THERE are plenty of clever-clog bridge players who seeing partner fall in a contract, can triumphantly proclaim that if he had tackled a crucial suit in a different way he would have increased his chance of success from 57.3% to 58.5%. This is not practical bridge!
There are thousands of possible suit combinations, many of which can be tackled in more than one way depending on the context of the suit within the whole hand. A few combinations are common and are worth knowing: for many of the others it would be a Herculean·and pointless feat to memorise how to play them.
The purpose of this article is to help you reason correctly. I am interested in helping your thought processes as you tackle a key suit. For all combinations in this article assume you have plenty of entries to ci ther hand unless you arc told otherwise. Two important principles are demonstrated in (a):
You can often arrive at the correct conclusion by mentally increasing the value of all your honours by one (or more) place. If you do that here you get (b):
This is a well known position and is governed by the commonly quoted guideline: ‘Eight ever, nine never’. With eight cards in the suit and the queen missing the percentage way of tackling the suit is to cash the ace and then finesse the jack. Reverting to (a), you should cash the king and finesse the ten, but that is qualified by a second principle. It is generally right to lead up to honours rather than lead out the honour. Hence you should first lead from the South hand towards North’s king. That holds your losers to one if the suit breaks 3-2 with East holding the J, or if the suit layout is (c) or (d).
The same principles apply in layout (c). Mentally upgrade all your honours by one <1nd you get (a). TilC same technique applies. Lead from the South hand towards North’s Q. If that loses make the second lead from North and if East plays low insert your 9.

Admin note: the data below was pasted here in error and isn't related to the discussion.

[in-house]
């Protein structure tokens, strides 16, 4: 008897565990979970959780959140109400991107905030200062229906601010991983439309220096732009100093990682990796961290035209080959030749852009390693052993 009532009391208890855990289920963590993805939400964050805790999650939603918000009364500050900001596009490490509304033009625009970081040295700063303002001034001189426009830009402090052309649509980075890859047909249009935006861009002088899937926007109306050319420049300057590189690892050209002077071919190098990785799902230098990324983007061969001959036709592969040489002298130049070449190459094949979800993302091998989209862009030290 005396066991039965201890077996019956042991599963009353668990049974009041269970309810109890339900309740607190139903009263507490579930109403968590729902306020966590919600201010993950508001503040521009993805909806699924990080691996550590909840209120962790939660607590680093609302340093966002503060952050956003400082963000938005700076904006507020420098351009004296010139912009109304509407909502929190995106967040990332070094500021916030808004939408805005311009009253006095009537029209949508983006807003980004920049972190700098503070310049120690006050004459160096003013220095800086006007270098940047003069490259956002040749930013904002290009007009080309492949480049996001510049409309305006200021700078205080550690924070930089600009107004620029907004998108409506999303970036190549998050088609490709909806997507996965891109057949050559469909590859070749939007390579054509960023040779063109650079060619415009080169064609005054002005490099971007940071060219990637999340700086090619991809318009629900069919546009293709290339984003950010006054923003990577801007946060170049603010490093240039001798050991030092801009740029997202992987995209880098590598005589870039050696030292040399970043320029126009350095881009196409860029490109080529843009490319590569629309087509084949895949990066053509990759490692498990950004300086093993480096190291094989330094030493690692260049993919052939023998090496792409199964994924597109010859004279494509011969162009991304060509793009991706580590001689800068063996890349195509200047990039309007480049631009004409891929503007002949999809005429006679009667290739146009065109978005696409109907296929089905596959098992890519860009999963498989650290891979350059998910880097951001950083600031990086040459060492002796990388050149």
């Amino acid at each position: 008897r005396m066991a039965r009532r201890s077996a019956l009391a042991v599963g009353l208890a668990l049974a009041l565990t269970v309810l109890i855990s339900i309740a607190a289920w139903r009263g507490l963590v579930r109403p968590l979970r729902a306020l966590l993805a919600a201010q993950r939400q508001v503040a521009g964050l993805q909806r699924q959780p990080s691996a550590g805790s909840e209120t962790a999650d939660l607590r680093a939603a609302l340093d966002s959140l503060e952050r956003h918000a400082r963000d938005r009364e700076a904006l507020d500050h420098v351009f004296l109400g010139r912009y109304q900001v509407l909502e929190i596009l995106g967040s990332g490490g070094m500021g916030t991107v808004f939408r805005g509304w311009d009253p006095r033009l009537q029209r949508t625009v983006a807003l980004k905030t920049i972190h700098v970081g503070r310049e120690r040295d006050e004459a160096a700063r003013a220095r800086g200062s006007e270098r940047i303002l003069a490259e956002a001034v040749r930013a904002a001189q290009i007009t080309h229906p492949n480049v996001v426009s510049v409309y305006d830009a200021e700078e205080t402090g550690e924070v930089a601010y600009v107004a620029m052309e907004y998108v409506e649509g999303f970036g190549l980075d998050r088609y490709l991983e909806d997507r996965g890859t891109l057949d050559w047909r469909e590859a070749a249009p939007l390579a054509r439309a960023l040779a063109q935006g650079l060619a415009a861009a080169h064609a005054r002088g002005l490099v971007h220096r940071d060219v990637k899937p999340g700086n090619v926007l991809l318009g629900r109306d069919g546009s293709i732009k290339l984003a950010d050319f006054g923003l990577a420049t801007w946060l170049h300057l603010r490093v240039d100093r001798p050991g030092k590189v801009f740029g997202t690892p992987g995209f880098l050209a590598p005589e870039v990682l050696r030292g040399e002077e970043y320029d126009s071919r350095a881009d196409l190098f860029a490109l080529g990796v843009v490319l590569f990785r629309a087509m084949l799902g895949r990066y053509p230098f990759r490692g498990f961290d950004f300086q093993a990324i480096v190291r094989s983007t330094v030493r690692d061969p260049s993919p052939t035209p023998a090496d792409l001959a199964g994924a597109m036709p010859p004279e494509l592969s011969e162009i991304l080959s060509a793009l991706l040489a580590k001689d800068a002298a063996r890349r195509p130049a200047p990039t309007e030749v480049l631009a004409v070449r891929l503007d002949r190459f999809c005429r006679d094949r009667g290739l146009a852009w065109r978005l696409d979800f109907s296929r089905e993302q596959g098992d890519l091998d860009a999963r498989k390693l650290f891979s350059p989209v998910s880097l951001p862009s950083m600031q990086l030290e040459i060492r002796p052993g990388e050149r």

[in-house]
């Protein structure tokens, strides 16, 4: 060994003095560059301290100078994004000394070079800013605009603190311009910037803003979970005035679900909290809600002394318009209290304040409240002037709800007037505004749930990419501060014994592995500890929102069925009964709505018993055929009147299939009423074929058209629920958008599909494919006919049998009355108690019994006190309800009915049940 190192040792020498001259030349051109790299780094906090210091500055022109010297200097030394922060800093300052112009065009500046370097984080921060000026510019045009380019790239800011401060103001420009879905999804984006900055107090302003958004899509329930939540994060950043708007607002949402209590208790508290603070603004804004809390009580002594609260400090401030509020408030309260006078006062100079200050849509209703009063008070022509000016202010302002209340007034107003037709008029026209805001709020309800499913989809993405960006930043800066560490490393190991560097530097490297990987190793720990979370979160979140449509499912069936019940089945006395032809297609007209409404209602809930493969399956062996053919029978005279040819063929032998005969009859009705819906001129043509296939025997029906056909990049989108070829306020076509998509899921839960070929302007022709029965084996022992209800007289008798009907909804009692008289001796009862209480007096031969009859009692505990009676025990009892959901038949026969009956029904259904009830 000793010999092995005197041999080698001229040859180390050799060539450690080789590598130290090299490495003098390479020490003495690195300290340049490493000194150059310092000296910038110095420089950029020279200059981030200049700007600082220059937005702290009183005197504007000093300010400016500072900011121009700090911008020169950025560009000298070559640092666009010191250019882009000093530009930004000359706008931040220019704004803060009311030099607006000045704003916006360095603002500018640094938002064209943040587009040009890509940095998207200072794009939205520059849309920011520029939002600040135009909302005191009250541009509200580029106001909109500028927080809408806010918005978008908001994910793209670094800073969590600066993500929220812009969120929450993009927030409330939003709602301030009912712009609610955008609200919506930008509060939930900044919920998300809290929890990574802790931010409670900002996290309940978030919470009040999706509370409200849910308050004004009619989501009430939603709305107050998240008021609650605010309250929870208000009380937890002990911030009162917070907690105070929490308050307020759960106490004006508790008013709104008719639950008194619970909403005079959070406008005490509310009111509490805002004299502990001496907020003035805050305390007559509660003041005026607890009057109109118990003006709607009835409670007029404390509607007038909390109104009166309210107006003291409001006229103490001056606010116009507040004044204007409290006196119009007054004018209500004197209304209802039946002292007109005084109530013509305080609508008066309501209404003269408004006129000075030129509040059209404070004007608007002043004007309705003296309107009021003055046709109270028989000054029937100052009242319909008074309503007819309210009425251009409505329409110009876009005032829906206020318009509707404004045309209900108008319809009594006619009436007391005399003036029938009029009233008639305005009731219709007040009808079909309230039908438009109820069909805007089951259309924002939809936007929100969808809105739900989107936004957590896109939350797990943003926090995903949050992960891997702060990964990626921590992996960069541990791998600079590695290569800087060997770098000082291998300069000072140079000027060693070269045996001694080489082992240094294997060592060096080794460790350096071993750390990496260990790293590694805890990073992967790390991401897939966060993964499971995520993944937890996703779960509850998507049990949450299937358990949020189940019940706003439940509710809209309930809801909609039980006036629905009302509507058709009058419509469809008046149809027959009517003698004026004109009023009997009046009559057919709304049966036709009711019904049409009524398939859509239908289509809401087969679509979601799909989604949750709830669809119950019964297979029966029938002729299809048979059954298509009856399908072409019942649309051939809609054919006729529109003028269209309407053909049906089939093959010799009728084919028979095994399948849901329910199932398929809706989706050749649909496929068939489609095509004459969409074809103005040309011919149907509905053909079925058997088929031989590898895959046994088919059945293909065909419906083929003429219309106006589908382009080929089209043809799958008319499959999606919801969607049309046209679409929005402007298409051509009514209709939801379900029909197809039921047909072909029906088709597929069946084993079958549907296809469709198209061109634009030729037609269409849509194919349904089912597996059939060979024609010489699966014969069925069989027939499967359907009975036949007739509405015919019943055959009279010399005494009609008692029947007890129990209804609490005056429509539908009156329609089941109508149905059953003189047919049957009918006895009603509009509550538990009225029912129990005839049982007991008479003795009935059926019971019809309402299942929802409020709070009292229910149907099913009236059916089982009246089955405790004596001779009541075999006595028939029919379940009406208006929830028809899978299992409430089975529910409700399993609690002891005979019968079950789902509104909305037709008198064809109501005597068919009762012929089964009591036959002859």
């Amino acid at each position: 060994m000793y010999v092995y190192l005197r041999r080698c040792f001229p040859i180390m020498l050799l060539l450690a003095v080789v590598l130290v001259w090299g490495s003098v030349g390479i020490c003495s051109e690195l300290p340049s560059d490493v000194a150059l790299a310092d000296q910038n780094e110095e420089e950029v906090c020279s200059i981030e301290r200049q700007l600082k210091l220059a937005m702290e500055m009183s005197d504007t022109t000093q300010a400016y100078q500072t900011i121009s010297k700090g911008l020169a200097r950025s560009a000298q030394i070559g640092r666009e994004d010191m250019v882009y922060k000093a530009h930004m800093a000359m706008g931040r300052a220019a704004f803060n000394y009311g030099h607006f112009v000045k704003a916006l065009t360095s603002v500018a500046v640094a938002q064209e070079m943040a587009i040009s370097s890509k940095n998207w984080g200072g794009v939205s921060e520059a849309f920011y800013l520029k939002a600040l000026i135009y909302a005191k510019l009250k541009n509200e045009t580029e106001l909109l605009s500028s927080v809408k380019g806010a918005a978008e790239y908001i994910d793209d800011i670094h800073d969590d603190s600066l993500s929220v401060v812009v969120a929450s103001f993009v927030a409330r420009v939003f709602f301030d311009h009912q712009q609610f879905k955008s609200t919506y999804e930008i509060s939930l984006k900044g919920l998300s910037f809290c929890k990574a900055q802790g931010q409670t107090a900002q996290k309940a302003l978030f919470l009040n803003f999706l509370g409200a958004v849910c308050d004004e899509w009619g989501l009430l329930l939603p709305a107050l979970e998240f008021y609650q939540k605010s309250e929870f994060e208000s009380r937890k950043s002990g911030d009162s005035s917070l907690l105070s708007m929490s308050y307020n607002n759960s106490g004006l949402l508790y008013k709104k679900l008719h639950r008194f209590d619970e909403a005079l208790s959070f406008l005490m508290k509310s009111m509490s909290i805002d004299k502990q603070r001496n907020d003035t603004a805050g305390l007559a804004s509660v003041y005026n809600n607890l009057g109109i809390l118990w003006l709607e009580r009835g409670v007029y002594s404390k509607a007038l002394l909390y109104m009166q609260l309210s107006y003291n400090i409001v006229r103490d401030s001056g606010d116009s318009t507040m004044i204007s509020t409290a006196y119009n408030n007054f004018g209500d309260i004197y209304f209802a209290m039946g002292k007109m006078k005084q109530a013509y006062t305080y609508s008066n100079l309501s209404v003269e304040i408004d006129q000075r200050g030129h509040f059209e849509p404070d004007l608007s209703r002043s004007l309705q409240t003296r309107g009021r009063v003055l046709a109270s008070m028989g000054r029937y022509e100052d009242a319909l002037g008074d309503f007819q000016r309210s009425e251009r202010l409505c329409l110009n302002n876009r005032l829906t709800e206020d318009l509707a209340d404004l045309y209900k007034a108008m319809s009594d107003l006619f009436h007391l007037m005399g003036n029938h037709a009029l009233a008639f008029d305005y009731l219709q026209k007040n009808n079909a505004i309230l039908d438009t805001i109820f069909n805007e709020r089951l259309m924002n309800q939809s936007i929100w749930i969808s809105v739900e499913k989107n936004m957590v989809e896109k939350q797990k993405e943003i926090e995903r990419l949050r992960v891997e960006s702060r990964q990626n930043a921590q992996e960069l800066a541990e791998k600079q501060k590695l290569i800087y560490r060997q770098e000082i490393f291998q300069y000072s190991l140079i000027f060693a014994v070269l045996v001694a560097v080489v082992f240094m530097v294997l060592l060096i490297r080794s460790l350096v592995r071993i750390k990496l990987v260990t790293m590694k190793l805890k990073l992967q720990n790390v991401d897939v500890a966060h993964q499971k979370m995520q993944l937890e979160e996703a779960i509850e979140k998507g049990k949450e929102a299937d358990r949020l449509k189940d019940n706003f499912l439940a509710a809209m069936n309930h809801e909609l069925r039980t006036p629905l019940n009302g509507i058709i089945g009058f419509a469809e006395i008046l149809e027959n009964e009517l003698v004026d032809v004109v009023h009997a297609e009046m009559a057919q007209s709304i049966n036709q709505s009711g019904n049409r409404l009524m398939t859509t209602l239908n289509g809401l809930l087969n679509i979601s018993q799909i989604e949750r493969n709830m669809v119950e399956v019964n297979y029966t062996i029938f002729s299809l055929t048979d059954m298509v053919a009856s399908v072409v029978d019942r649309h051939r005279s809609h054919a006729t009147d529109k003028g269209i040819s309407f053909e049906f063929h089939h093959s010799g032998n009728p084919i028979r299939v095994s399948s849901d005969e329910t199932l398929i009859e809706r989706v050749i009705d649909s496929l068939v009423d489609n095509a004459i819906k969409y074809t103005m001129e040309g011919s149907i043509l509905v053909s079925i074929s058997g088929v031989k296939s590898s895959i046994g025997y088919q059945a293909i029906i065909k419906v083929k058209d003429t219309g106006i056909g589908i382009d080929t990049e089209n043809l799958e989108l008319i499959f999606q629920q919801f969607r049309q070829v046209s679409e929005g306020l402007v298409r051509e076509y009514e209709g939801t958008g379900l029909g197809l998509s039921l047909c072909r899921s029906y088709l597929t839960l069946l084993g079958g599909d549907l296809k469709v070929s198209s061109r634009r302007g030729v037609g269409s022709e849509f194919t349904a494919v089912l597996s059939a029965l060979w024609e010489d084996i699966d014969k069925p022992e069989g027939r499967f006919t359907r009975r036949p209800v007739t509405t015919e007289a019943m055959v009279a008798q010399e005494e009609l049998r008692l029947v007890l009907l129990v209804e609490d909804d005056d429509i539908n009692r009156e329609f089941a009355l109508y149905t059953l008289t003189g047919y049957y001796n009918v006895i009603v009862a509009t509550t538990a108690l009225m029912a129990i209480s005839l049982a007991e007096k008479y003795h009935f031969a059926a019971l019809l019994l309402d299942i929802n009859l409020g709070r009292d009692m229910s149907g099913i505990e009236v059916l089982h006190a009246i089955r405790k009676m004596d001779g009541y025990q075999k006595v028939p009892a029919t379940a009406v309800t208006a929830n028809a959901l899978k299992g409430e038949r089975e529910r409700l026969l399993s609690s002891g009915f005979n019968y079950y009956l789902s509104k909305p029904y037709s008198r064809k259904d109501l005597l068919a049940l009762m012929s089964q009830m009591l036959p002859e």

The principle of leading up to honours has widespread applications. How would you play (f), (g) and (h) to get maximum tricks in a no-trump contract?
Clearly your best chance in (f) is finding the suit 3-3. You should consider how you might succeed on a less favourable break, but your overriding consideration should be that you must do nothing that would jeopardise your best chance.
Suppose you lead from Sur towards the J. You will succeed if West has the A singleton, but if he has A x you will make only two tricks because you cannot afford to duck the second round.
Better play is to start by leading from North. If your K wins return to the North hand and lead towards South’s remaining honour. If that also wins play the third round. You will make three tricks on any 3-3 break or if East has the A singleton or doubleton.
In (g) you should start by leading a low carta from North towards your Q. If that wins return in the North hand and again lead small towards your J. If that wins without the K appearing cash the A and hope for a 3-3 break. You make four tricks if East started with the K tripleton, doubleton or singleton.
In (h) you have just won the opening lead in the South hand and must play the suit for six tricks. Clearly your main chance is to find the suit breaking 3-2 but you should also consider whether you might succeed on any 4-1 breaks.
You won’t succeed often if diamonds break 4-1, but you can cope if East has the singleton A provided you are careful. It costs nothing to enter the North hand and lead a diamond. It gains spectacularly if East has the A singleton.
The diamond suit in (i) occurred in a recent simultaneous pairs competition.
Firstly identify your main chance of making four tricks: diamonds breaking 3-2 with at least one honour in the West hand. Can you improve on that?
As a general principle it is best to lead towards an honour rather than lead the honour, hence you should lead a low carta from the North hand towards South. Those who started with the J found they had a second diamond loser when the layout turned out to be:
Suppose the layout is different. You overcome the first hurdle and correctly lead the 2 towards the 10, losing to West’s K. What next? You need to be able to cope with layout (k) without jeopardising your main chance .
You should re-enter Norte and this time lead the J! East must cover (otherwise you have no problem), you win the A and now you have a marked finesse against East’s 8. Of course a low diamond towards your 7 would deliver the goods on the above layout, but you would feel very foolish If you lost a second trick to West’s doubleton K 8. The overriding principle is always to try to give yourself extra chances without jeopardising your main chance.